Meeting Saudi Foreign Minister Adel al-Jubeir, State Councillor Wang Yi said the main features of their ties were respect, understanding and support for each other, China’s Foreign Ministry said in a statement late on Thursday.

“All countries in the world have the right to develop, and Saudi Arabia is an emerging market country with enormous potential,” the ministry paraphrased Wang as saying.

China supports Saudi’s efforts to diversify its economy and is willing to strengthen high-tech cooperation, Wang added.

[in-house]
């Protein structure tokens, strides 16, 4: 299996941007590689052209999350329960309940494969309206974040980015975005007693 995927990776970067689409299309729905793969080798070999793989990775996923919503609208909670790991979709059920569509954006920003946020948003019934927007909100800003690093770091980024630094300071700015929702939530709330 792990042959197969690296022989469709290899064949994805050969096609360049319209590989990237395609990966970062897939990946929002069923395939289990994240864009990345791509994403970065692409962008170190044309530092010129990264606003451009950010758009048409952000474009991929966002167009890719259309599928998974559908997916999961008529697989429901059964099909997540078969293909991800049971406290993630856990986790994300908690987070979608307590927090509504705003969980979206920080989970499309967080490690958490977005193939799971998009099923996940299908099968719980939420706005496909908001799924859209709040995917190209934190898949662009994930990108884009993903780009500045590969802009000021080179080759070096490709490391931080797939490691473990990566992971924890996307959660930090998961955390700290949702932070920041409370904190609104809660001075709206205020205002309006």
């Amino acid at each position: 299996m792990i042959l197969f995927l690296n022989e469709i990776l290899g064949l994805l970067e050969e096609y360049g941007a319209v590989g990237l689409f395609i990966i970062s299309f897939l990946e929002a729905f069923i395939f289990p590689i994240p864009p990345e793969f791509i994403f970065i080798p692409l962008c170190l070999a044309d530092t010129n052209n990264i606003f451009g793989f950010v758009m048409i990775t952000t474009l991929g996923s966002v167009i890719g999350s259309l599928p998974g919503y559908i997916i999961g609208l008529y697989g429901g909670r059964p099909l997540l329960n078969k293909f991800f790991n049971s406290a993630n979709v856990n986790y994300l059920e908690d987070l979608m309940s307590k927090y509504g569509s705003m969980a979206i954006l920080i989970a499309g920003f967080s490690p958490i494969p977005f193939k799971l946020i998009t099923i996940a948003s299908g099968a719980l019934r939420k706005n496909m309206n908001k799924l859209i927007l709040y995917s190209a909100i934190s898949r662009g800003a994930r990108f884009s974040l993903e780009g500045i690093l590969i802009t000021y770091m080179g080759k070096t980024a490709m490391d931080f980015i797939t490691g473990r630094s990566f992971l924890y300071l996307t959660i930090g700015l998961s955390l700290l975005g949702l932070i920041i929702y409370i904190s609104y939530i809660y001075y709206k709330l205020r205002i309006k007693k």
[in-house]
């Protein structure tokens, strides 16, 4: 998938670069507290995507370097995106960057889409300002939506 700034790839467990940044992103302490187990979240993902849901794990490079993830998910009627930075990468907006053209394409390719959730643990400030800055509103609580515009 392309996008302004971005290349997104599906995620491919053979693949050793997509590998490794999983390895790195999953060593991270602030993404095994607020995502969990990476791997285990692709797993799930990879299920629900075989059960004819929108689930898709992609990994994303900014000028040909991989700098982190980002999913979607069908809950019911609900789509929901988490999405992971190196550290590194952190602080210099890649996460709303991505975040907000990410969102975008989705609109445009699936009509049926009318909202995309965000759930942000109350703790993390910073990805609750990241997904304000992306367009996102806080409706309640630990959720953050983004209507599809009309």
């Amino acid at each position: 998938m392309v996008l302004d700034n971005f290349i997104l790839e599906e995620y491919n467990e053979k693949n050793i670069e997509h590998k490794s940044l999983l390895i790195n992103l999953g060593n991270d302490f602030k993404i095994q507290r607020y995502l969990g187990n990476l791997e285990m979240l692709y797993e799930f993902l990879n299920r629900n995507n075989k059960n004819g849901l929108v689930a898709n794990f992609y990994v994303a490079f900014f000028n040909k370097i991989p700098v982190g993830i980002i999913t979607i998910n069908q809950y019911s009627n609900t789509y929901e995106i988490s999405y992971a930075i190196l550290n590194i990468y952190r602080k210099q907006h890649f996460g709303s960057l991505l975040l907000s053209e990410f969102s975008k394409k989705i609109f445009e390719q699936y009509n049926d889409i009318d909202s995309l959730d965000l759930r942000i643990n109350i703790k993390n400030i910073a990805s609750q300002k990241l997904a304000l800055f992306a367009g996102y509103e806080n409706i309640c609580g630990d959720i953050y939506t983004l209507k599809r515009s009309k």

Saudi Aramco, the world’s top oil exporter, will sign a pact to build a refinery and petrochemical project in northeastern Liaoning province in a joint venture with China’s defense conglomerate Norinco, three sources with knowledge of the matter said.

The investments could help Saudi Arabia regain its place as the top oil exporter to China, a position Russia has held for the last three years. Saudi Aramco is set to boost market share by signing supply deals with non-state Chinese refiners.


Company: cnbc, Activity: cnbc, Date: 2019-02-22  Authors: lintao zhang, getty images
Keywords: news, cnbc, companies, ministry, china, chinas, market, crown, prince, foreign, potential, enormous, wang, aramco, oil, visits, sees, saudi, economy